Linda is so professional and I have seen how she has gone the extra mile to make sure all her clients and pets are happy and satisfied. I will always be grateful for the opportunity; Linda has been an inspiration as a professional and as a person. Thank you!
Francisco Freeman, Amigo Pet Services, Exeter
If you have been claiming JSA for 6 months you may be able to get help setting up your own business (back to work support, new enterprise allowance). Speak to your local job centre for more information.
Working with dogs is hugely rewarding, making a career out of dog walking could be the best decision you have ever made, contact me now for a full information pack.
I am really glad I went to see Linda when I was considering setting up a dog walking company, as spending a day with her gave me the confidence to see I could do it. Also, it was lovely to spend time with someone so “doggy”, and to have all my questions answered.
I have now got myself set up, and am just waiting to get some more dogs on my books (do have some chickens to look after next month!)
Emily Barclay, Doggle Walks, Norfolk
It’s been a hectic year in more ways than one! Rather than burble on in my usual fashion, here are some highlights and fascinating (or not!) facts from the year.
We walk an average of 16 dogs every day. Currently our youngest dog is Dolly the Miniature Pinscher, 11 weeks old, and our oldest is Labrador Kipper, who is 12 years old. We see 25 dogs for walking every week (our regulars) and sometimes have ‘occasionals’ too. The most dogs we walked in one week was 30, most dogs in one day was 28. That was a VERY busy day! Although that might sound like any dog walked with us is just a face in a crowd, we walk 4 dogs per person, and often less. We just do a lot of walking! Exceptions are when we are training new staff when we’ll take 6 between us, or if we’re at my private training field we’ll take them all out for some games (always in a ratio of 4 dogs per walker). Puppies are always walked alone until 6 months old, except the ‘social walks’ where my dogs go out with them as part of their education.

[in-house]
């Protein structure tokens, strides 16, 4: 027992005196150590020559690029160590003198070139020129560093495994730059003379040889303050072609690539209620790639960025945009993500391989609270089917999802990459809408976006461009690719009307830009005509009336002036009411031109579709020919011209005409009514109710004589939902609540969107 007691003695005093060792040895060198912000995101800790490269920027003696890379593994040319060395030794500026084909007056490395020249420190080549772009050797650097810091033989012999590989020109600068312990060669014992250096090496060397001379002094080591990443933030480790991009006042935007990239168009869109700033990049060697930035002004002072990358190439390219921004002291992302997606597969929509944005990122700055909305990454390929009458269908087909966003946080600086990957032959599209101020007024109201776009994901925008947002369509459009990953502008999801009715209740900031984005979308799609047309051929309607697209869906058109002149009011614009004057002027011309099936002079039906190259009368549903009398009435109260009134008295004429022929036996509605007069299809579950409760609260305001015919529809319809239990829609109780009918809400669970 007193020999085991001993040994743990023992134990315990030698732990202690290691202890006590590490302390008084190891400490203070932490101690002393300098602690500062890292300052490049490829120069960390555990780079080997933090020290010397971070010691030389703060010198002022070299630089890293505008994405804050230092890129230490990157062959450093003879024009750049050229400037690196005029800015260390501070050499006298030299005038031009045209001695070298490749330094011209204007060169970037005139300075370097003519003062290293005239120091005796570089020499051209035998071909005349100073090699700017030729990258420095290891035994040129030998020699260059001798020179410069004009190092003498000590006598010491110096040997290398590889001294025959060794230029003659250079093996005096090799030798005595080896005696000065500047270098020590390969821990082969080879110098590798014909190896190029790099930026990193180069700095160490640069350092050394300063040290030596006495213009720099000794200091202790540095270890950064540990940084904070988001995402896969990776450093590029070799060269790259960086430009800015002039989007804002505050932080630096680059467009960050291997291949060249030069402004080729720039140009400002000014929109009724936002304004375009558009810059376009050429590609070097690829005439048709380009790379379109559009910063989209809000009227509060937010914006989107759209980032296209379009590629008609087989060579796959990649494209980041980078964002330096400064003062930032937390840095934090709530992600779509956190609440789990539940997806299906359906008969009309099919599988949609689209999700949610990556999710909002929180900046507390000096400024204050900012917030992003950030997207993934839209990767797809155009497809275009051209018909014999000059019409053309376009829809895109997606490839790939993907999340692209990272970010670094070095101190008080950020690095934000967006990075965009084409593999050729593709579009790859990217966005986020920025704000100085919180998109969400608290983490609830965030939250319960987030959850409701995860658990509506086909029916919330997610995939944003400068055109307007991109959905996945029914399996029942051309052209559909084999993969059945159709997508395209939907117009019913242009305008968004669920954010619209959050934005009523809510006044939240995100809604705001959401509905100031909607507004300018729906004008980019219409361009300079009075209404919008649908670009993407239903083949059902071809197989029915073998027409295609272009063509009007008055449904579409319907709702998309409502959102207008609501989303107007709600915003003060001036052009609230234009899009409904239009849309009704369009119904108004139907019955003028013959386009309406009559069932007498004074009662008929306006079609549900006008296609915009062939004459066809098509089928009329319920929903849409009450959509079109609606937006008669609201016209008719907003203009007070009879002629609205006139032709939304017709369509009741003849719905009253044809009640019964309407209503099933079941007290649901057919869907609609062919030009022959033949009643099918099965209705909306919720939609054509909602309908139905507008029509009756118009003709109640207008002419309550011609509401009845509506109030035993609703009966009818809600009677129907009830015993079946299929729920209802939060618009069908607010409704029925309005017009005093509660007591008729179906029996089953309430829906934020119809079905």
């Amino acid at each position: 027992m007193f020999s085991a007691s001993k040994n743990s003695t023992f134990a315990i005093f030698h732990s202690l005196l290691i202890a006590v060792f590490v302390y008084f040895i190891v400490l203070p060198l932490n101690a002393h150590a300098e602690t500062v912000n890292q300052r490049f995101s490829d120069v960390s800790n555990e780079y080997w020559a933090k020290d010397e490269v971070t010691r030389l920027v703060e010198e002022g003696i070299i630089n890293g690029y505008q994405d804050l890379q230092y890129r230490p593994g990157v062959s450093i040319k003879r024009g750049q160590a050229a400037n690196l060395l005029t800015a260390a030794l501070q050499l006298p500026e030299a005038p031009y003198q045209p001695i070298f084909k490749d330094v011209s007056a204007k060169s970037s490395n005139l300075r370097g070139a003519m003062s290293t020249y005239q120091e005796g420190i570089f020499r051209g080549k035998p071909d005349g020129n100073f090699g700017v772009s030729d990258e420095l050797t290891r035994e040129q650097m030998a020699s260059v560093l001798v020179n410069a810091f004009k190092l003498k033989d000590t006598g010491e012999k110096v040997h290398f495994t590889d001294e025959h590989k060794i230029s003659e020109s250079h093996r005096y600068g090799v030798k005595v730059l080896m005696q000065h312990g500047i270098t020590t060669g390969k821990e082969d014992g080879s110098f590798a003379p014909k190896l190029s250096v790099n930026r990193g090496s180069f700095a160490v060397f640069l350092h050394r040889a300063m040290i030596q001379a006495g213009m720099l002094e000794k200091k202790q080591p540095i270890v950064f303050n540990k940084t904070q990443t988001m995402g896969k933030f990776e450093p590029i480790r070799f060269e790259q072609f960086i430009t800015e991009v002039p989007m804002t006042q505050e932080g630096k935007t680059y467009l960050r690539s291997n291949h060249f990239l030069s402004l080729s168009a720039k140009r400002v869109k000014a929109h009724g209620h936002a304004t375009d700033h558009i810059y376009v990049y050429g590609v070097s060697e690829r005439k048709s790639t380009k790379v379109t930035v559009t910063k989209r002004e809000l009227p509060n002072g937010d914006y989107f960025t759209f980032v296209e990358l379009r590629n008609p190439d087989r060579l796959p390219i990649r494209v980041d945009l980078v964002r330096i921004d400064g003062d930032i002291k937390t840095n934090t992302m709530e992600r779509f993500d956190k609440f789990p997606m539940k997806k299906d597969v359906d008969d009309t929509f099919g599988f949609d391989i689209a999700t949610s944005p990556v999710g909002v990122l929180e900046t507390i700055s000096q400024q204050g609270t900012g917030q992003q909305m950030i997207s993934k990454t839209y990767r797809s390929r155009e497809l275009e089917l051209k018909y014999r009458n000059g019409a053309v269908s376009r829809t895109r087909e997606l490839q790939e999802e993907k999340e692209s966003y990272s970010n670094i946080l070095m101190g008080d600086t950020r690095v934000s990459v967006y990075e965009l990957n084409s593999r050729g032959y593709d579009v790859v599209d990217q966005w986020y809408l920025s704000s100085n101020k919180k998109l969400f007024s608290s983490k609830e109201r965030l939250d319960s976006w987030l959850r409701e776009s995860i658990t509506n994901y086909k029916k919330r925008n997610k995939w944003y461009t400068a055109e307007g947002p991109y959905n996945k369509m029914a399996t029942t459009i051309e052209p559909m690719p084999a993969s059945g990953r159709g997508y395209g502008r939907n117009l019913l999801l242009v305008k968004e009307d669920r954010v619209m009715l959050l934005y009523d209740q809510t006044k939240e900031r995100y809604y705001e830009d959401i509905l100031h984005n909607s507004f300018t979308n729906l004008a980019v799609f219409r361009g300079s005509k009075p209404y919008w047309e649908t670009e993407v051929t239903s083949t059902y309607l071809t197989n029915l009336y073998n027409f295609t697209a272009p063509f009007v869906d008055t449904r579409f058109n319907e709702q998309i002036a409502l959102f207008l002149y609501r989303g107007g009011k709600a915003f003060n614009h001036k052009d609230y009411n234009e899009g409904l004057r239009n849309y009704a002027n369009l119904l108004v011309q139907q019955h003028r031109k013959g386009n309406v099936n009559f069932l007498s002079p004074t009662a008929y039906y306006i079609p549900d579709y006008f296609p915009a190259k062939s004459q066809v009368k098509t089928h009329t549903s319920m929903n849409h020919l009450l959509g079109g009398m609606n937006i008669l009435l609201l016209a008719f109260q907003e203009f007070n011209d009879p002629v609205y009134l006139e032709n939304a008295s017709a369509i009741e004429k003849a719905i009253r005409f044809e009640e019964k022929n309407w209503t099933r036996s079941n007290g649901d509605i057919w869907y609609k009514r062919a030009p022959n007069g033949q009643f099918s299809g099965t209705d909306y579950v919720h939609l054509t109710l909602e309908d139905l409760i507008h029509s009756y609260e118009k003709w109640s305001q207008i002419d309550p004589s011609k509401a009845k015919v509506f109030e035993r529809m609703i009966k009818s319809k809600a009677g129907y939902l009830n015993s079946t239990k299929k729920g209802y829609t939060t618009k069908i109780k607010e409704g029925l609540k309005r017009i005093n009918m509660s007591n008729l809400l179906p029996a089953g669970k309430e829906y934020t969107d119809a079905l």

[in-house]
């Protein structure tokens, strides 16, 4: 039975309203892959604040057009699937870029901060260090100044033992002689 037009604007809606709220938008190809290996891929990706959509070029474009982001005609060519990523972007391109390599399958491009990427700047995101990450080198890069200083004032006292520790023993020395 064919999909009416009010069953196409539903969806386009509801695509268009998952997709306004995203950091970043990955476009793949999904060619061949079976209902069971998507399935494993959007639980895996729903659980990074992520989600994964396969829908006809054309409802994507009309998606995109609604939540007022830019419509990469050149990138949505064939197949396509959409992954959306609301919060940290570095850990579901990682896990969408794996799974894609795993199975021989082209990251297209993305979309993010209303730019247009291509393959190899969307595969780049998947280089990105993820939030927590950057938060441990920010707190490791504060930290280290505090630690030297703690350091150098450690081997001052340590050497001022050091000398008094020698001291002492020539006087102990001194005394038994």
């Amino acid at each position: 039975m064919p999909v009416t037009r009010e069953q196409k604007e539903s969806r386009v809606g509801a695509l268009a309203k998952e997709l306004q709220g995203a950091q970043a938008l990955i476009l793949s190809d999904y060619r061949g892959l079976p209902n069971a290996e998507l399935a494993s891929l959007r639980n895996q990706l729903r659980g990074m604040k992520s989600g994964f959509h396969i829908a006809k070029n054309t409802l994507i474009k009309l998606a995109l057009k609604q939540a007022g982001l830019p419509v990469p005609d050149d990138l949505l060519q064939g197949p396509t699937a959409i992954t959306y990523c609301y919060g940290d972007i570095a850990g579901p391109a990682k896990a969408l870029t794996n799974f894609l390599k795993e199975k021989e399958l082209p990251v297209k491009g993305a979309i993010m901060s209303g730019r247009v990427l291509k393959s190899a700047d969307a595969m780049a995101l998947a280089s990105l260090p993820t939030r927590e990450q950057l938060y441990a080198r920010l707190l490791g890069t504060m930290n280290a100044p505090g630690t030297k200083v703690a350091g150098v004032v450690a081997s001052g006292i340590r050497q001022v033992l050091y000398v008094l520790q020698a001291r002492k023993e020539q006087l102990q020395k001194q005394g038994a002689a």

We had 95 bookings for home boarding in 2012 (approx. 40-45 dogs in total), the longest board was for 31 days, the shortest, 19 hours (overnight). Our most frequent visitor came to stay 19 times during this year, and we had 9 puppies under 6 months old come to stay.
We have 63 ‘active’ dogs, ie we have seen them this year and expect to see them next year, but had over 100 dogs pass through our hands in 2012. Others have started with us as puppies, but being out of our area we have passed them to a more local dog walker when they’ve grown up, we’ve had some move out of the area, others we’ve only been needed for a one off booking, and sadly we lost two to Rainbow Bridge this year.
Our longest standing dog has been with us for 3 years and 9 months; we’ve been running for 4 years and 3 months, so I don’t think that’s bad going! He was our 9th dog after I started the business in Sept 2008 – of the dogs before him, 5 moved, 2 were rehomed (one to me, my Scamp), and the last one we were no longer needed.
I got my 4th dog, a puppy called Tinker, who has fitted right into our lifestyle, and I’m determined he will be the last new dog for a few years!
We end the year with 5 staff members (plus me), 6 if we count school summer holiday staff.
What does 2013 hold for Boredom Busters? I’m hoping to take on an apprentice so we can expand daycare a little more, take on an assistant for my dog training classes, and (perhaps obviously) retain the wonderful staff I have. I would like to start up a lunchtime dog walking ’round’ in Shenfield (ie, we need 2 more full time dogs from that area), and find more wonderful host boarding families so we will never have to say ‘we’re fully booked, sorry’ to our regulars.
We have what will be a wonderful Fun Dog Show planned for 28th April, and I hope to repeat the A Grand Day Out sponsored dog walk in September. We also have a stand booked at All About Dogs at the Brentwood Centre in May, and the possibility of a smaller dog show at an event in August. I am also developing my ‘So you want to be a dog walker’ training course, so anyone wanting to start up in the same business has somewhere to go to get practical experience, on the job training, and some of the business ideas behind the scenes.